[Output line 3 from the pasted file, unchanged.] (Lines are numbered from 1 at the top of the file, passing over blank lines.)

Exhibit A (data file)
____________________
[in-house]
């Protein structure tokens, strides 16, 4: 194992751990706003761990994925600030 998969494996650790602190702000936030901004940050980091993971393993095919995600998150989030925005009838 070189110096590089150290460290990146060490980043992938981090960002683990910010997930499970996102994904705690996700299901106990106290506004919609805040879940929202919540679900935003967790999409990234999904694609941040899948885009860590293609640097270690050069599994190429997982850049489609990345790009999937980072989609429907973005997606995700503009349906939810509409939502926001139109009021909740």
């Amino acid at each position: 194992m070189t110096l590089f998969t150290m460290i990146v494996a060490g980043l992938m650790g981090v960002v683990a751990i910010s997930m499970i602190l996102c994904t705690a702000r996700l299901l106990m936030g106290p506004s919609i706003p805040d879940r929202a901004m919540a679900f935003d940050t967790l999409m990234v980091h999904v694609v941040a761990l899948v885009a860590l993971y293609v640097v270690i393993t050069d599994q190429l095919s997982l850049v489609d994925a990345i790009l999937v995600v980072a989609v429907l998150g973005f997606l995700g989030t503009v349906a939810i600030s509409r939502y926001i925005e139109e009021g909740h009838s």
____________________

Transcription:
């Amino acid at each position: 194992m070189t110096l590089f998969t150290m460290i990146v494996a060490g980043l992938m650790g981090v960002v683990a751990i910010s997930m499970i602190l996102c994904t705690a702000r996700l299901l106990m936030g106290p506004s919609i706003p805040d879940r929202a901004m919540a679900f935003d940050t967790l999409m990234v980091h999904v694609v941040a761990l899948v885009a860590l993971y293609v640097v270690i393993t050069d599994q190429l095919s997982l850049v489609d994925a990345i790009l999937v995600v980072a989609v429907l998150g973005f997606l995700g989030t503009v349906a939810i600030s509409r939502y926001i925005e139109e009021g909740h009838s």